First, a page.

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The Planning System

The planning system offers virtually no room at all for local involvement. Even where residents, local councillors and elected MPs are united in determined opposition to a given plan, their wishes can be, and so often are, simply brushed aside by remote and unaccountable planning bureaucrats. Like many people, I have experienced this first hand.
When a retail site fell vacant on White Hart Lane in Barnes a couple of years ago, Sainsbury’s snapped it up. Local people were enraged. The last thing they wanted was a large new store undermining the local independents, bringing more traffic into a residential area, with large delivery lorries rumbling up and down the street. The Council was bombarded with letters of protest from residents, and in response it rejected the application.

Astonishingly the decision was then overruled by the National Planning Inspectorate in Bristol – over 100 miles away from Barnes.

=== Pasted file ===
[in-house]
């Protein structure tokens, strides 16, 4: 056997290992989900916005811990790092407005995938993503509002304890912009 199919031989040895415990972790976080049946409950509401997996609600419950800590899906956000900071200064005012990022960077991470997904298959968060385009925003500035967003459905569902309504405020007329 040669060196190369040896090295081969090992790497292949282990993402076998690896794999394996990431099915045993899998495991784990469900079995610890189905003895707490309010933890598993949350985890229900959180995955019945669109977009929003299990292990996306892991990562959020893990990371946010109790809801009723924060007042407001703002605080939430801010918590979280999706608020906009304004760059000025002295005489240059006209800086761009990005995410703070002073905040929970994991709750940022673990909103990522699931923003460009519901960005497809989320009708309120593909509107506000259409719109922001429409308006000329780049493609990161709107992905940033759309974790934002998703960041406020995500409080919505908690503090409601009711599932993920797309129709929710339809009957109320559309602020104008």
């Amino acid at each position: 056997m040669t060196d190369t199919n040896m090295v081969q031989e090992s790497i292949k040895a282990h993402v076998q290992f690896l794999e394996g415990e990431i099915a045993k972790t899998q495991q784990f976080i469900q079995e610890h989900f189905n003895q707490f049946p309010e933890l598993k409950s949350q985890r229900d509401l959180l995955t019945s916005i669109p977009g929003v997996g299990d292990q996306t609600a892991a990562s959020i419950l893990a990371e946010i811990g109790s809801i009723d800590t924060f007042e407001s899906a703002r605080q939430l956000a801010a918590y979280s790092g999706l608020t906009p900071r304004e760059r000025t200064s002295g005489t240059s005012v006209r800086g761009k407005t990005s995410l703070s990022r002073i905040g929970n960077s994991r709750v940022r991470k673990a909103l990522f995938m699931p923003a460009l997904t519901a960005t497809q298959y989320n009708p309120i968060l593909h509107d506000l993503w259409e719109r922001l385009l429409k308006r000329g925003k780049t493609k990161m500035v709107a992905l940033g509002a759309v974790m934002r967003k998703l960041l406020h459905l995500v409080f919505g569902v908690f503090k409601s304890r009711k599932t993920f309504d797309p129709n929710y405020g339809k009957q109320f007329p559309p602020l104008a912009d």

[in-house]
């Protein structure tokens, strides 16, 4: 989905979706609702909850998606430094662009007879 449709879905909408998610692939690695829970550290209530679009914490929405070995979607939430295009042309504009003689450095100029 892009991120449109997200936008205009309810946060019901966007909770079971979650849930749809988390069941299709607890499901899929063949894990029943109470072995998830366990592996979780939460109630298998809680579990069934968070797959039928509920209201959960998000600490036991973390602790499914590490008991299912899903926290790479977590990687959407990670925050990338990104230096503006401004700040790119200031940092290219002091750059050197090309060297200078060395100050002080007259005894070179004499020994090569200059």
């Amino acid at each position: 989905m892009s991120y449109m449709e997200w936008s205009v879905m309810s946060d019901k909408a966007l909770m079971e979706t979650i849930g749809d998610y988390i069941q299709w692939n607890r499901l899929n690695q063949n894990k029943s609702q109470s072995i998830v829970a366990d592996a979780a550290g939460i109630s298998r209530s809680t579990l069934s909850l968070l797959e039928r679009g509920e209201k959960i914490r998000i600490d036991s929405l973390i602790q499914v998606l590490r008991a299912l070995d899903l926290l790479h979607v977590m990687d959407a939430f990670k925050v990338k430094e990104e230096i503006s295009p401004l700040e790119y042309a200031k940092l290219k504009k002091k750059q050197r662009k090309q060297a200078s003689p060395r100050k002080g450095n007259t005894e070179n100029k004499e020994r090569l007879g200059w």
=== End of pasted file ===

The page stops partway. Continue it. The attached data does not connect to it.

I believe communities offer the best possible hedge against continued social and environmental instability, and their protection should be a priority. That requires among other things, a re-think of Planning– and a shift towards a much more localized, democratic approach.
The Government appears to be taking action to help local people protect the character of their area and empower councillors to stop inappropriate developments. The Department for Communities and Local Government has removed gardens from the definition of brownfield land in Planning Policy Statement 3, and has abolished national ‘density targets’. Rules are also being changed so that local Councillors can campaign on behalf of their constituents without fear of breaking the rules of ‘pre-determination’ and losing their right to vote.

I am hoping that the Localism Bill will give local residents the opportunity to decide what developments are appropriate for their area, but it is not yet clear what the changes will mean on the ground. Will residents be able to stop inappropriate developments? Will green spaces, and in particular the green belt, be protected if residents want them protected? Will residents be able to influence the design of new developments so that they are in keeping with surrounding areas? I had hoped the answer would be ‘yes’ to all these questions, but it remains unclear, and I have written a number of letters to Ministers seeking clarity.


(Page last updated 2013)